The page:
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Halifax, NS • Canada • 24 Years Old • Male
The Montreal Canadiens began this shortened season with the lowest of expectations. Following such a disastrous 2011-12 campaign, the lockout that delayed the start of this season was seen almost as a blessing to some Habs fans, who were fearing another season as embarrassing as the last.

Canadiens fans would be disappointed in the Habs season when it finished, but not in the way they expected. A fantastic regular season would see them finish with the best record in the Northeast Division, second in the Eastern Conference and fourth in the entire National Hockey League.

Doubts were erased in the minds of Montreal’s fans and an extended playoff run was now expected. However, a disastrous first round would leave the Habs eliminated after just five games against the Ottawa Senators.

It is easy after such a quick exit from the playoffs to focus on the negatives, but this was not a season with many downfalls for Montreal so let’s focus on the positive. There are many positive storylines to reflect on over a much too long offseason for Habs fans.

First off, the Canadiens were relevant once again in the standings after a disastrous campaign that would see them finish third last in the league. Not only did they improve, they shot all the way up to have the fourth best record overall. Bringing in a new General Manager, coaching staff and changing the entire culture around the team, improvements were expected but not as drastic as they occurred this season.

The remarkable turnaround was keyed by an infusion of youth. Alex Galchenyuk, who was selected 3rd overall stepped right into the NHL lineup and posted 27 points in 48 games. Galchenyuk had ups and downs throughout his first NHL campaign but showed flashes of playmaking and skating brilliance that was the reason for such a high selection in the NHL draft.

Brendan Gallagher was every bit as impressive as Galchenyuk in his freshman season. His 15 goals and 28 points in 44 games trailed only Edmonton’s Nail Yakupov and Florida’s Jonathon Huberdeau amongst first year NHLers. Even better than the numbers was that he played the game like a seasoned veteran. Gallagher showed up to play every shift and used every bit of his 5’9 frame to bully his way to the front of his opponents net. Most of his goals were of the ugly variety, coming as a result of his tireless work ethic and tenacious play. Brendan may not be the big power forward that Montreal has been seeking for years, but he certainly plays the game like he is a giant. As a result, Gallagher was nominated for the Calder Trophy as the NHL’s top rookie.

A breakout season from Lars Eller was a pleasant surprise for the Montreal Canadiens this season. The Danish center set a career high in points in only 46 games played. After being a healthy scratch early in the year, Eller got better and better as the season went along. He finished the season with 30 points, including 13 in his last 12 games. Lars has shown an ability to become a strong two way center, the kind of player former General Manager Pierre Gauthier envisioned when he dealt goaltender Jaro Halak to St. Louis to obtain Eller. Beginning the year without the coach’s confidence and receiving very limited power play time, Eller defied the odds to have his best offensive season, finishing fourth on the Habs in points.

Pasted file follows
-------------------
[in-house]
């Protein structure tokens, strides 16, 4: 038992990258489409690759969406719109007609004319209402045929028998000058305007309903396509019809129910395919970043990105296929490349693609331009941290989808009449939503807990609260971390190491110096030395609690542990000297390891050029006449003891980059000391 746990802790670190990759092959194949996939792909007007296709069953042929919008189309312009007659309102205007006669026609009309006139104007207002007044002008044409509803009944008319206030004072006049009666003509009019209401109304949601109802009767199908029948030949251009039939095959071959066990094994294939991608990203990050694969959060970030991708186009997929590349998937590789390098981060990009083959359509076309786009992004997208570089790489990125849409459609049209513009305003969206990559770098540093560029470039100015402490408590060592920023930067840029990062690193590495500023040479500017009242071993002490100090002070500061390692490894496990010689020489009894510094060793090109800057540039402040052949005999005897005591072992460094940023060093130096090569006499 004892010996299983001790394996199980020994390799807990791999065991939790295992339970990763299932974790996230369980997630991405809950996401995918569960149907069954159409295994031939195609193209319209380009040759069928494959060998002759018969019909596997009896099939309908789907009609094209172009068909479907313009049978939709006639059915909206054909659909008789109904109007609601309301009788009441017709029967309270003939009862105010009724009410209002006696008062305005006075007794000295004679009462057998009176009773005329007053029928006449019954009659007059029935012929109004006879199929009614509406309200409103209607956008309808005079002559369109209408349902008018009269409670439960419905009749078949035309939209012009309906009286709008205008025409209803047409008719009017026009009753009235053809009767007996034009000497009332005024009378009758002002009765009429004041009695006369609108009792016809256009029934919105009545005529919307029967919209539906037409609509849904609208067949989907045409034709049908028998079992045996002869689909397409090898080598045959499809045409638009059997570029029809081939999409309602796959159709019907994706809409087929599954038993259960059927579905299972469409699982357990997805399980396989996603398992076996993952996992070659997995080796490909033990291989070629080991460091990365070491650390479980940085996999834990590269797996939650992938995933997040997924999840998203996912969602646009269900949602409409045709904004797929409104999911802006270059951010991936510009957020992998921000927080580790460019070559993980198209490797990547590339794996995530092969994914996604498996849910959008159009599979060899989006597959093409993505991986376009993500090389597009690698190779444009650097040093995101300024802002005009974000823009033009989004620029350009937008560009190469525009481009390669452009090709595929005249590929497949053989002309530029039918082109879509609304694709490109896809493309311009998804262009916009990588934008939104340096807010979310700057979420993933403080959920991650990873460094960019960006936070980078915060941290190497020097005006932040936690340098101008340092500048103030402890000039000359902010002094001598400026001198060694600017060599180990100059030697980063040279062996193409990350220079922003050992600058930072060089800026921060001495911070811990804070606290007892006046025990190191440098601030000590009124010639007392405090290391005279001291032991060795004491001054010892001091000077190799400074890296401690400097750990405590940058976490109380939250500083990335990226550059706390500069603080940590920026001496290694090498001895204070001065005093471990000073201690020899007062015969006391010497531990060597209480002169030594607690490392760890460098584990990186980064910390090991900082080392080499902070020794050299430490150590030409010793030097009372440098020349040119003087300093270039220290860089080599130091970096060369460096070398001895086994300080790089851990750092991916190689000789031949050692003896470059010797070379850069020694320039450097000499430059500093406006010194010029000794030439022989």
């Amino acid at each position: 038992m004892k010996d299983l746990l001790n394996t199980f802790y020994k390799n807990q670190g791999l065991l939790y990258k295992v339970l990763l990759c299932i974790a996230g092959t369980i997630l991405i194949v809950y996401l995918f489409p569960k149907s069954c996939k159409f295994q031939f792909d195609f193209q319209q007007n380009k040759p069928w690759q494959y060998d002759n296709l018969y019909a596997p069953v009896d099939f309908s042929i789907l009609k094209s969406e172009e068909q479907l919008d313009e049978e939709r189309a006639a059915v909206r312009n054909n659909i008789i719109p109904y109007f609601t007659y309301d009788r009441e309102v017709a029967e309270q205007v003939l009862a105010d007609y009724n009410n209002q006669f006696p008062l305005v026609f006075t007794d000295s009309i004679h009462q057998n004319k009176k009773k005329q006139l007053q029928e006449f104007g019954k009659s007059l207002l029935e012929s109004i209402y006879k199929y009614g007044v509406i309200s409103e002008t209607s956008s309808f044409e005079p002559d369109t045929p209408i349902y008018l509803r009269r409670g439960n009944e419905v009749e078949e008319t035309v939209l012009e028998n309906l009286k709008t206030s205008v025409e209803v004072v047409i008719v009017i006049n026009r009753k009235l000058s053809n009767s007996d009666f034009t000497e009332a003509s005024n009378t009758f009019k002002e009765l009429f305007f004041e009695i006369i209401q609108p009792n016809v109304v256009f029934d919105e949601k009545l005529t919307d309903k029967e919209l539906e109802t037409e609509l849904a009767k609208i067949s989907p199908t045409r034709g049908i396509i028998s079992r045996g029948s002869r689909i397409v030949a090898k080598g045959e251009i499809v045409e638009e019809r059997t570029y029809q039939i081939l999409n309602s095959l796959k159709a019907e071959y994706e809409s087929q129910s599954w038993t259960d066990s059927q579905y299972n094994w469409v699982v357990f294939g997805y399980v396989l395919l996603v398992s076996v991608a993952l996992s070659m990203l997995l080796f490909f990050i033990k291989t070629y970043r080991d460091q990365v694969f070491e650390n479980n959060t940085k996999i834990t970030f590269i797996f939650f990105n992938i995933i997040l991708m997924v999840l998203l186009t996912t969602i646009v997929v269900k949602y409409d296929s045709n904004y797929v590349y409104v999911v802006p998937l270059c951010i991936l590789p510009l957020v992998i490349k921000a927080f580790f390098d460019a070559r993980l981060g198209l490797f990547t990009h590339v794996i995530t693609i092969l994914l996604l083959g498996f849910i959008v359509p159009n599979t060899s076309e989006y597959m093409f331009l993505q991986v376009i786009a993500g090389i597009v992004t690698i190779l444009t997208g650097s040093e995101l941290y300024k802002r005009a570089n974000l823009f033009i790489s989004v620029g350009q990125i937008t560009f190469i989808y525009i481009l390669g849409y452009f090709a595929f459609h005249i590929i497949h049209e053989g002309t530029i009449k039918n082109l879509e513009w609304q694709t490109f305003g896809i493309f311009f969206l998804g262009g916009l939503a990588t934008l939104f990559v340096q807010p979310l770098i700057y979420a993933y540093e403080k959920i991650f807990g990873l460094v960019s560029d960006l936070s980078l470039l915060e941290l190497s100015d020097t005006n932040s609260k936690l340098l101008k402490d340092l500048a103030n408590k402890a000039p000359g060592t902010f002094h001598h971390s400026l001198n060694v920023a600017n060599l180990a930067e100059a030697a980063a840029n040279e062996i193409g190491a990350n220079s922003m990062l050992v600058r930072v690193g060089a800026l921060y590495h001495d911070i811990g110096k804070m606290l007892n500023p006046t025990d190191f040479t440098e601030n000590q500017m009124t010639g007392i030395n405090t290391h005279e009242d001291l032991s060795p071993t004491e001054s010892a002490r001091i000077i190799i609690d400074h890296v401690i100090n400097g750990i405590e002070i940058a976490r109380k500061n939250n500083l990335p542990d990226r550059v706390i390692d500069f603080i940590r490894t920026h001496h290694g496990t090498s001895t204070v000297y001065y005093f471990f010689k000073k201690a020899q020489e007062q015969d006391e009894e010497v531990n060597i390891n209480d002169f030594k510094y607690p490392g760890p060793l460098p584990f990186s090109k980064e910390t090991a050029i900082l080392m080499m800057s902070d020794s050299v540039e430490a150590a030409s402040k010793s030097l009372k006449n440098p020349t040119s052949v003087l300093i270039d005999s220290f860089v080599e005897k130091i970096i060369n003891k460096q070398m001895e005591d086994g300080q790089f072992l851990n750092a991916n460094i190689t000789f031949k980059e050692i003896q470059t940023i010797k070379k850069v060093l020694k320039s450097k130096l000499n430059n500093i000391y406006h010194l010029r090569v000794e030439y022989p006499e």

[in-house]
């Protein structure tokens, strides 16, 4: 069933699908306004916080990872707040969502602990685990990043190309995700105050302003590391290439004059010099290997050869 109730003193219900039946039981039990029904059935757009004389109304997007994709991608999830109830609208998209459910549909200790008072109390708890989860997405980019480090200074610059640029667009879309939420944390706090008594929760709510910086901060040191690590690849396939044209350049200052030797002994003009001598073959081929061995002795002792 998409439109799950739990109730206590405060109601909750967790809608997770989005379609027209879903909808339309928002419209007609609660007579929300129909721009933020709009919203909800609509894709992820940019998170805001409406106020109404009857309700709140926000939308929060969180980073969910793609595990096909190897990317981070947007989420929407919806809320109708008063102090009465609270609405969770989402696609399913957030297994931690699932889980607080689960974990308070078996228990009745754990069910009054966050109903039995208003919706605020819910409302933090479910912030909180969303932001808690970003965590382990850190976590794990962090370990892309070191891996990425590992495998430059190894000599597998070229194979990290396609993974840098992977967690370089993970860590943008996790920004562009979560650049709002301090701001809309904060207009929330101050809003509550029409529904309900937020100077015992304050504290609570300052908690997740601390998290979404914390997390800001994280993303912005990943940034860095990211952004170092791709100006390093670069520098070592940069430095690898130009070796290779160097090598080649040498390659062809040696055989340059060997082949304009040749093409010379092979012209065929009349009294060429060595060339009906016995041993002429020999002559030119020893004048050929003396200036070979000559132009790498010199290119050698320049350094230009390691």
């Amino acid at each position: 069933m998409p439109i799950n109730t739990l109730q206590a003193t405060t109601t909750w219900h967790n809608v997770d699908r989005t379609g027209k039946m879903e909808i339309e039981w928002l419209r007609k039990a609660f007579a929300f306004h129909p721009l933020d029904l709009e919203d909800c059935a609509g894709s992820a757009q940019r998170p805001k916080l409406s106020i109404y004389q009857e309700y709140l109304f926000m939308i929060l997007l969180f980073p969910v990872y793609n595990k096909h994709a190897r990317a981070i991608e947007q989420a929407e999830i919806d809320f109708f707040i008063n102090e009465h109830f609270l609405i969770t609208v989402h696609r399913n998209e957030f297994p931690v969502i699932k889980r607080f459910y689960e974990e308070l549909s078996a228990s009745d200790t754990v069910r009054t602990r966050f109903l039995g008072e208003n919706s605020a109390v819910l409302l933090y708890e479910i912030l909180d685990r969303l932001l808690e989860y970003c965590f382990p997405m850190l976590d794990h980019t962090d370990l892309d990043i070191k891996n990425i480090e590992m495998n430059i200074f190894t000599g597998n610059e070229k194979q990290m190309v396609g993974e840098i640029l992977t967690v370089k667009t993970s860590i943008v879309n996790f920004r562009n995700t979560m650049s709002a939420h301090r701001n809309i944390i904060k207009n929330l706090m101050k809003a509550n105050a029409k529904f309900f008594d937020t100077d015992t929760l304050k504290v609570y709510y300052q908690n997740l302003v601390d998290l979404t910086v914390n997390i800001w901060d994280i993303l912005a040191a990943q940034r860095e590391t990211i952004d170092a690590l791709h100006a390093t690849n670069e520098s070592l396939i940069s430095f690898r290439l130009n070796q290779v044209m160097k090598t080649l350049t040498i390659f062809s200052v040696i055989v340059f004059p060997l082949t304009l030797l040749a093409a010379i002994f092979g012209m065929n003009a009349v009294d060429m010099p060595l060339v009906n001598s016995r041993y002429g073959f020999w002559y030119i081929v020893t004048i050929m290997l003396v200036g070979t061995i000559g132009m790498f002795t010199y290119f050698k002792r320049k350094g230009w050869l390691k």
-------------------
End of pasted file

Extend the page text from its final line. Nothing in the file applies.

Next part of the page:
The young trio of forwards, Galchenyuk (19), Eller (24) and Gallagher (21), finished 2nd, 3rd and 4th in even strength points among Habs players. They were also 7th, 8th and 9th in power play ice time for Canadiens forwards. Scoring so many points at even strength while clearly labeled as a third line, it is exciting for Habs fans to ponder what the youngsters will be capable of when placed in more prominent roles in the future.

P.K. Subban’s emergence as a top defenceman in the league completed the quartet of youngsters having great seasons. Having displayed an amazing amount of potential since his days in junior with the Belleville Bulls of the Ontario Hockey League, Subban delivered on his promise this season. Following a contract dispute that would have him miss the first six games on the Habs calendar, Subban stormed his way to the top of the defenceman scoring leaders. P.K. proved to be one of the best all around defenders in the league at just 24 years of age. His 38 points in 42 games led all blueliners and earned him a nomination for the Norris Trophy as the NHL’s best defenceman.

Several players made their NHL debut with the Canadiens, including defenders Nathan Beaulieu, Jarred Tinordi, Greg Pateryn as well as center Gabriel Dumont. All of them asserted themselves in the lineup nicely and Pateryn being the elder statesman of the group at just 22 shows Montreal has some promising youngsters looking to take the next step to the NHL.

In just 48 games the expectation level for this team went from hoping they could qualify for the playoffs, to a team that had many questions to answer as to how they could possibly lose in the first round of those playoffs.

Following one of the worst seasons this great franchise has ever endured, pride needed to be restored. Just one year later, there are plenty of reasons to be proud of the Montreal Canadiens again.

It is now up to the young players to take the next step in their development and fulfill the expectations that they have created.
Filed Under:   Montreal   Canadiens   Habs  
May 19, 2013 12:58 AM ET | Delete
nice write up. it was a surprise seeing how well they did. i had them pegged for picking in the top 3 this year..... guess i was way off!
May 19, 2013 2:29 PM ET | Delete
Thanks. I thought I was being overly optimistic picking them to squeak into playoffs by finishing 8th. Was a pleasantly surprising season for sure
May 22, 2013 3:44 AM ET | Delete
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